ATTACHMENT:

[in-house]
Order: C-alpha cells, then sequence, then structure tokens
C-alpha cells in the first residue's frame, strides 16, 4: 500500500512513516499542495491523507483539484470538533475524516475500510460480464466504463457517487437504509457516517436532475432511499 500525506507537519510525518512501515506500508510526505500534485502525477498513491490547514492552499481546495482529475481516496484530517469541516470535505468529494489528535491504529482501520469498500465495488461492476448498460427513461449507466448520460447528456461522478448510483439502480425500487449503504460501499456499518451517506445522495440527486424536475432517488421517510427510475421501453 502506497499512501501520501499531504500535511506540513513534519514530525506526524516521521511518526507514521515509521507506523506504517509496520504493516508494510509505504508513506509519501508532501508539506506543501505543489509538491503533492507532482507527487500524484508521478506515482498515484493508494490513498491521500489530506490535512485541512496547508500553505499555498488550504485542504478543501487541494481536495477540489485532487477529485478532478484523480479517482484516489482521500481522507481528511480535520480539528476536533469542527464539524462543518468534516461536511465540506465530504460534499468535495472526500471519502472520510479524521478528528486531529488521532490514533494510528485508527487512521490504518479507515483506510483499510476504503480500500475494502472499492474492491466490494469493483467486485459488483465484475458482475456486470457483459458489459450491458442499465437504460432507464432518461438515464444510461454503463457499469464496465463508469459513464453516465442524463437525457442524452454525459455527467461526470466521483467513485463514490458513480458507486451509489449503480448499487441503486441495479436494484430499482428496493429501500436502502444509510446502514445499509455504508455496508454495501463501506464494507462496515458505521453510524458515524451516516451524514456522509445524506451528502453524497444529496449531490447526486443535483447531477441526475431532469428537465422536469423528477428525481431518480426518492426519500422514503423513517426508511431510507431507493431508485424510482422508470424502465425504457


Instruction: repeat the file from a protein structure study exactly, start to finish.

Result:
[in-house]
Order: C-alpha cells, then sequence, then structure tokens
C-alpha cells in the first residue's frame, strides 16, 4: 500500500512513516499542495491523507483539484470538533475524516475500510460480464466504463457517487437504509457516517436532475432511499 500525506507537519510525518512501515506500508510526505500534485502525477498513491490547514492552499481546495482529475481516496484530517469541516470535505468529494489528535491504529482501520469498500465495488461492476448498460427513461449507466448520460447528456461522478448510483439502480425500487449503504460501499456499518451517506445522495440527486424536475432517488421517510427510475421501453 502506497499512501501520501499531504500535511506540513513534519514530525506526524516521521511518526507514521515509521507506523506504517509496520504493516508494510509505504508513506509519501508532501508539506506543501505543489509538491503533492507532482507527487500524484508521478506515482498515484493508494490513498491521500489530506490535512485541512496547508500553505499555498488550504485542504478543501487541494481536495477540489485532487477529485478532478484523480479517482484516489482521500481522507481528511480535520480539528476536533469542527464539524462543518468534516461536511465540506465530504460534499468535495472526500471519502472520510479524521478528528486531529488521532490514533494510528485508527487512521490504518479507515483506510483499510476504503480500500475494502472499492474492491466490494469493483467486485459488483465484475458482475456486470457483459458489459450491458442499465437504460432507464432518461438515464444510461454503463457499469464496465463508469459513464453516465442524463437525457442524452454525459455527467461526470466521483467513485463514490458513480458507486451509489449503480448499487441503486441495479436494484430499482428496493429501500436502502444509510446502514445499509455504508455496508454495501463501506464494507462496515458505521453510524458515524451516516451524514456522509445524506451528502453524497444529496449531490447526486443535483447531477441526475431532469428537465422536469423528477428525481431518480426518492426519500422514503423513517426508511431510507431507493431508485424510482422508470424502465425504457